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Turnbull's turn with water -

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(generated from captions) Jo Shoebridge explaining the intricacies of selling beef genetics to South America. Well, he's a former Rhodes Scholar, a journalist, lawyer, entrepreneur and outspoken republican. Now, Malcolm Turnbull has been hand-picked by the Prime Minister to oversee the Government's water policy as the new Parliamentary Secretary. He is taking on one of the most important portfolios for rural Australia. Malcolm Turnbull, welcome to Landline.

Thanks very much. Good to be with you, Sally. I read in your biography that you list yourself as a grazier with 20 years or so of experience. I guess farmers are wanting to know where you're coming from. What's your main priority for water when it comes to rural Australia? Well, the main priorities can be summed up in two words - security and sustainability. We need security of water.

Of course, that's all subject to the climate, to rainfall, but insofar as we can manage it, as from a political administrative point of view, users of water should have secure entitlements. Let's bring that down to the paddock. I know one particular example that there has been a lot of attention focused on is Cubby Station and you've been out to have a visit there. Sure. Do you think that the kind of expansion that Cubby Station is talking about may mean security for Cubby Station, but will that threaten sustainability for others who are further down? Well, I think more of the overland flows that Cubby Station or indeed any station intercepts, the less water will be available for those people downstream. Now, Cubby argues that the effect on downstream graziers and farmers is not as great as claimed, but they've got to be - that case has got to be made in a scientific way. I think one thing we can all agree on is that when the original allocations were made in that area by the Queensland Government, there was a failure on the part of the Queensland Government properly to take into account the environmental implications of those allocations and, in particular, a failure to take into account the implications for people living south of the border and NSW. Mr Turnbull, I want to talk to you about the water markets. I know that this is something you've got a particular interest in. At this early stage, what's your priority in terms of making the water markets more efficient? I think the most important objective for any market is that there is able to be free trade and in particular - and this is more of a southern Murray-Darling basin issue - free trade between the states, that's to say between water users on the NSW and Victorian side of the border and with South Australia,too. There has been some obstacles. There are remain obstacles to that level of trading.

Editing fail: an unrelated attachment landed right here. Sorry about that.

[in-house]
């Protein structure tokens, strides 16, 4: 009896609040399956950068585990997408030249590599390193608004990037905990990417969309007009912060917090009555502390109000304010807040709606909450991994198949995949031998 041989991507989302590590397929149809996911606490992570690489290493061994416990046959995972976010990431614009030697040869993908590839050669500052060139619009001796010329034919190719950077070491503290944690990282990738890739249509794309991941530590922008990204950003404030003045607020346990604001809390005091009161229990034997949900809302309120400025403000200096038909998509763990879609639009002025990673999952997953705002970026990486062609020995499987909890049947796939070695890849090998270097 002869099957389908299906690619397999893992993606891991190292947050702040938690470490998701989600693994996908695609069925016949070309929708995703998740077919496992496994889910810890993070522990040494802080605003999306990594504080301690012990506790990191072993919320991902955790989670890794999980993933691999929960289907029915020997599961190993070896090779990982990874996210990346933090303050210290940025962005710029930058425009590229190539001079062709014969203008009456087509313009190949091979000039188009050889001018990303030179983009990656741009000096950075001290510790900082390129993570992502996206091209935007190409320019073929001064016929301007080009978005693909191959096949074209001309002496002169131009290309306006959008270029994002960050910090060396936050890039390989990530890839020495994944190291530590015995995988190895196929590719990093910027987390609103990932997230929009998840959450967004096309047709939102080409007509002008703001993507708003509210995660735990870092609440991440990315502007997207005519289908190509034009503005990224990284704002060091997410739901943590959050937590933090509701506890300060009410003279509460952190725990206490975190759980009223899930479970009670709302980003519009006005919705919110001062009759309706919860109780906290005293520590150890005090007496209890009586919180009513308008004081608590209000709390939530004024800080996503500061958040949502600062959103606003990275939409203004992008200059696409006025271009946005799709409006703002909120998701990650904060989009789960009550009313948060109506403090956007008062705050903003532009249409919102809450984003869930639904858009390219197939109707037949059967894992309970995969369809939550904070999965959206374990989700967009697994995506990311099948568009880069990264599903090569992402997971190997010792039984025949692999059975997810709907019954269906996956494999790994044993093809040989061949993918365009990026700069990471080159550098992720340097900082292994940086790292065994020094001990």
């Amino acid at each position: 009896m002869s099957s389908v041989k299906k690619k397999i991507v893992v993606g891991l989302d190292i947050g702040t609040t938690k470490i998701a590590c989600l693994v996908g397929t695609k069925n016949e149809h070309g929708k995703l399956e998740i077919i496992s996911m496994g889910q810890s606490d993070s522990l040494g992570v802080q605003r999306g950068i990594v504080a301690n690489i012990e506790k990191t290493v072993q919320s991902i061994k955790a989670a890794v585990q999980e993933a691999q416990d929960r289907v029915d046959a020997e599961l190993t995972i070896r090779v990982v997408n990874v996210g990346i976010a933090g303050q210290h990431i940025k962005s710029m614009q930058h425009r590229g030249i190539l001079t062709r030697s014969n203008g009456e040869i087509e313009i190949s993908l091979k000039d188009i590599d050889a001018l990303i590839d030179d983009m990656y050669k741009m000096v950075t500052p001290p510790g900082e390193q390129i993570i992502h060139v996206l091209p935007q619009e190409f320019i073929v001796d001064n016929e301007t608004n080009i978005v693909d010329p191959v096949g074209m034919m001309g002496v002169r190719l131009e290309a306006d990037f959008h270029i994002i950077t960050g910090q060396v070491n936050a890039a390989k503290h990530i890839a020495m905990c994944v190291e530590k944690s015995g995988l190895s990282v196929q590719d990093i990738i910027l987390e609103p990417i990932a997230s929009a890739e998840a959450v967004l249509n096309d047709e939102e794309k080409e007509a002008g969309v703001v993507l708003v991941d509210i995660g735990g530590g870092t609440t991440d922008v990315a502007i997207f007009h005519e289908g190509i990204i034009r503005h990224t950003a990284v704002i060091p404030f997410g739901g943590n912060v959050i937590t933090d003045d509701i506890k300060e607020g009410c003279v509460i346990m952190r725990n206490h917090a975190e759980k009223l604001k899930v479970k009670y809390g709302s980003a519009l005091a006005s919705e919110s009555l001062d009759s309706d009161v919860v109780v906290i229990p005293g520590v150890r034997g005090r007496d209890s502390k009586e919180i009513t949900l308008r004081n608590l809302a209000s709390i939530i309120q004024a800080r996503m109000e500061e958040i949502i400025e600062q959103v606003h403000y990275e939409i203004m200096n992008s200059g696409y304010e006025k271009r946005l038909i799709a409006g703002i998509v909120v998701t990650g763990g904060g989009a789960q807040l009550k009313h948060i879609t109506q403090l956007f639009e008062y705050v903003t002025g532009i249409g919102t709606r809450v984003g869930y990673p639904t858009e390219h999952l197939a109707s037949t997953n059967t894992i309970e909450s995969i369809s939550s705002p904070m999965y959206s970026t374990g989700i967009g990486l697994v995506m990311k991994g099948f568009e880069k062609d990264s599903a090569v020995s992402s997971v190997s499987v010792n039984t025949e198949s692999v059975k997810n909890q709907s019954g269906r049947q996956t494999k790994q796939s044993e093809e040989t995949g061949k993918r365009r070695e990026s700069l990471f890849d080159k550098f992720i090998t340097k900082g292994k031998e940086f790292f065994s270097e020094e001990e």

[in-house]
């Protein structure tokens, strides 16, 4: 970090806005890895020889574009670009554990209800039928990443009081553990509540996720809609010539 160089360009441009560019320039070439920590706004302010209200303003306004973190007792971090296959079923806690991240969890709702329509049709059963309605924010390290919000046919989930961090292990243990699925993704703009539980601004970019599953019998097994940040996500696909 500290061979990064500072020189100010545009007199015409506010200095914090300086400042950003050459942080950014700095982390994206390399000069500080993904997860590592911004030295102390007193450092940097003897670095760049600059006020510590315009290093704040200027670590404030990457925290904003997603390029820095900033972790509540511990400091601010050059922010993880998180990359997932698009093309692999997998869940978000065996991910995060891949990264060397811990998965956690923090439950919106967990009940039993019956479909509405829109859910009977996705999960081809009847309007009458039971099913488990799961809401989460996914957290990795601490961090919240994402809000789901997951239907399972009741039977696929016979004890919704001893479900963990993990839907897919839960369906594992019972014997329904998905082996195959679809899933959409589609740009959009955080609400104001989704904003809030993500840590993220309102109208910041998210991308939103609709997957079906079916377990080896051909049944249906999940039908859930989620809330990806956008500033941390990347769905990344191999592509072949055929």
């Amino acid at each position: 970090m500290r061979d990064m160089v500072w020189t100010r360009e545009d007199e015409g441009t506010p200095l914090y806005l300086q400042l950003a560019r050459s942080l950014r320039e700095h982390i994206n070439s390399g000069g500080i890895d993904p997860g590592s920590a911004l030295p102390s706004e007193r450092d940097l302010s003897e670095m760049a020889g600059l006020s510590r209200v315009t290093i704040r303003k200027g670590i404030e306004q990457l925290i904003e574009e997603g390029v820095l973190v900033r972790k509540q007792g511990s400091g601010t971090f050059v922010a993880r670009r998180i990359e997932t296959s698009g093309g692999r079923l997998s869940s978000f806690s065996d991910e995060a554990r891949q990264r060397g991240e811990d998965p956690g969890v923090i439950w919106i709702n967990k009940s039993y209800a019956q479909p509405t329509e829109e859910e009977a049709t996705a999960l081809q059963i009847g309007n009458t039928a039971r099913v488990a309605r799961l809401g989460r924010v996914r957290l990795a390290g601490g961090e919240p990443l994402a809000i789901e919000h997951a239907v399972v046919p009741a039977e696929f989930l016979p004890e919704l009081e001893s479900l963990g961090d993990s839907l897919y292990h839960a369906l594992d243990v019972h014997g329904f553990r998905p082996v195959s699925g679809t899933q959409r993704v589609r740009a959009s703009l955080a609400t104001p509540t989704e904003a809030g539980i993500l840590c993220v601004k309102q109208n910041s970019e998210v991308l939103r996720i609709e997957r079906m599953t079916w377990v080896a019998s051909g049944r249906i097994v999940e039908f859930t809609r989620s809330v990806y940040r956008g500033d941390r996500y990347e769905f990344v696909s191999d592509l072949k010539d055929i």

We're wok working through them at the moment. Ultimately we have to - it's like any market - it takes two or, in this case, three to tango, and so that is a priority. Now, this is not some sort of free market issue of philosophy.

It enables water to be traded to the more efficient users. It's like any scarce resource - we all have an interest in it being used in the most efficient way possible, and water trading will enable that to happen. So what are the specific changes that you think need to happen to make that market work more effectively? My own feeling is that the important thing is for there to be more trading. Ultimately, once you get more trading, a more active market in water, the market will sort out a lot of these issues, and a lot of the rough edges, if you like, will be knocked off. So the important thing is efficiency and that can only benefit irrigators and the owners of water rights,

and I think we'll, of course, by moving to more efficient use of water, it will encourage irrigators to continue doing the great work they are doing already, which is using technology, science to better infrastructure, to use water more efficiently. What about the issue of infrastructure? How can rural Australia be more efficient in its water use when in some areas water is still being moved from one place to the other in open channels because of a lack of proper infrastructure? You get losses in any system, but very long distribution networks with open channels, with soil types that have a lot of seepage

lose an enormous amount of water. But there isn't just one silver bullet for conserving water. It's an ongoing task. I think rural Australia is embracing it with enthusiasm. Subsoil irrigation - we were talking about cotton a moment ago. That technique of, in effect,

running a dripper line beneath the soil can enable a cotton farmer to reduce his or her water usage by as much as 50%. Now,that's an enormous saving from an additional bit of infrastructure. Of course, there is more capital cost upfront, but over the life of the dripper line, or the tape, as it's called, there are a lot of savings. So there is a host of measures. There isn't a silver bullet, as I said,

but we have to look at all of these technologies and different approaches to infrastructure to ensure we have the most efficient use of this very scarce resource. Malcolm Turnbull, thank you very much more joining us on Landline. It's a great pleasure to be with you.